GA Senate Seeks To Ban The Internet (From Kids)

Yet more idiot-based legislation is making its way through our Senate chambers. A few dopes think we can’t teach our kids about the Internets on our own, so they’ll just take it away – with Senate Bill 59:

A BILL to be entitled an Act to amend Chapter 9 of Title 16 of the Official Code of Georgia Annotated, relating to forgery and fraudulent practices, so as to provide definitions; to provide that it shall be illegal for the owner or operator of a social networking website (Facebook, MySpace, whatever!) to allow a minor using a protected (huh?) computer to create or maintain a profile web page on a social networking website without the permission of the minor’s parent or guardian and without providing such parent or guardian access to such profile web page; to provide for penalties; to provide for related matters; to repeal conflicting laws; and for other purposes.

Why stop there? They can write-in even more nonsense to this ridiculous waste of trees above. How about an ultrasound for Twitter before a teen can log on to that!

49 comments

  1. Doug Deal says:

    Space,

    Forcing companies to get parental consent before allowing MINORS to access their site is wrong?

    You need parental consent to drive, to go on a field trip to the sciece museum and to see a rated R movie.

    Way to stand firm on the right side of things!!!

  2. StevePerkins says:

    Yawn… unless the website is hosted here in Georgia, then this deals with commerce among the states, and is thus more or less out of the reach of state-level legislation (talk to the Feds). The only likely effect of such a law is that technology companies would no longer set up shop in Georgia (bye-bye desirable jobs!).

    Either this legislator is technology-illiterate / constitutionally-illiterate, or he is pandering to constituents who are technology-illiterate / constitutionally-illiterate. Nothing more to see here, move along.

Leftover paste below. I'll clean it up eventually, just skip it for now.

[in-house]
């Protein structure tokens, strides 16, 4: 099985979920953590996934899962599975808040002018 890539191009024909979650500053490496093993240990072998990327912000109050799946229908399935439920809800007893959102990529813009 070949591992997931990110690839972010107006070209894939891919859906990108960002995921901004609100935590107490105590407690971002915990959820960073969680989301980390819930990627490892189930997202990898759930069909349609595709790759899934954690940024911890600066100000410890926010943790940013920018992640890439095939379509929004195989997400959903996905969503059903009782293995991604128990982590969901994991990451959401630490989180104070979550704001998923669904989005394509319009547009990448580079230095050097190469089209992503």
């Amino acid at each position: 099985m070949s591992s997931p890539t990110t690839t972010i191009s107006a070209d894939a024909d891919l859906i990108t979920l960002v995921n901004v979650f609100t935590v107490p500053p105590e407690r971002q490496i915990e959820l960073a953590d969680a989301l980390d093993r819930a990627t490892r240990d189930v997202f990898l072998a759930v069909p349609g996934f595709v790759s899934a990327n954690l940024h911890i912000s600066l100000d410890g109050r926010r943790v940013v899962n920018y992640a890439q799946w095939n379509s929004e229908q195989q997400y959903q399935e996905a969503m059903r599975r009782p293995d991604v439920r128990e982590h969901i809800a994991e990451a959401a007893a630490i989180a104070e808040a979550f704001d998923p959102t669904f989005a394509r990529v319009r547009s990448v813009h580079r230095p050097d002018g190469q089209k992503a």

3. Bill Simon says:

    F*cking idiot(s) in the Senate.

    Between Johnson and Staton, I really cannot figure out which has more empty space between their ears.

    THIS is the “cream” of our state? Moron-city.

  4. Doug Deal says:

    Bill and Steve,

    I agree with the two of you that it is probably unconstitutional, as they would be limiting the commerce taking place in another state, but my reaction was to Spacey. Parents getting involved in the lives of their children and guiding their access to information is not “taking the internet away”.

    Networking sites should require parental consent. It is virtually impossible for a state government to enforce laws in that regard, but an ethical business enterprise should not try to circumvent parental authority anyway.

  5. rightofcenter says:

    Bill et al,
    Get a grip. The intent of this bill is right on. It does not ban kids from the internet, it just requires a minimal level of parental involvement. As a parent of pre-teens and a teenager, I applaud it.

    The constitutional side I’ll leave for you lawyers. But

  6. StevePerkins says:

    Doug, what is it particularly about social networking sites that you feel requires parental consent? I don’t care what hype anyone throws out there, these sites are nothing more than a contemporary twist on the old message-board sites that have been around 15 years now. You compare them to Rated R movies, but I fail to see how that comparison is warranted. Most major sites that I know require users to confirm being 13 or up when registering an account, so they apparently see themselves as “PG-13” and I agree with that. Sure, you could lie when giving that confirmation, but you could lie about parental consent just as well.

    I’m genuinely curious as to what it is about social networking sites that has people lumping them in with porn and hate-speech sites. Is it pedophilia? Your kid is not going to establish a sexual relationship with an older stranger unless they are DEEPLY lonely and disturbed… meaning that you as a parent is either seriously neglecting them, or actively abusing them yourself to create that situation.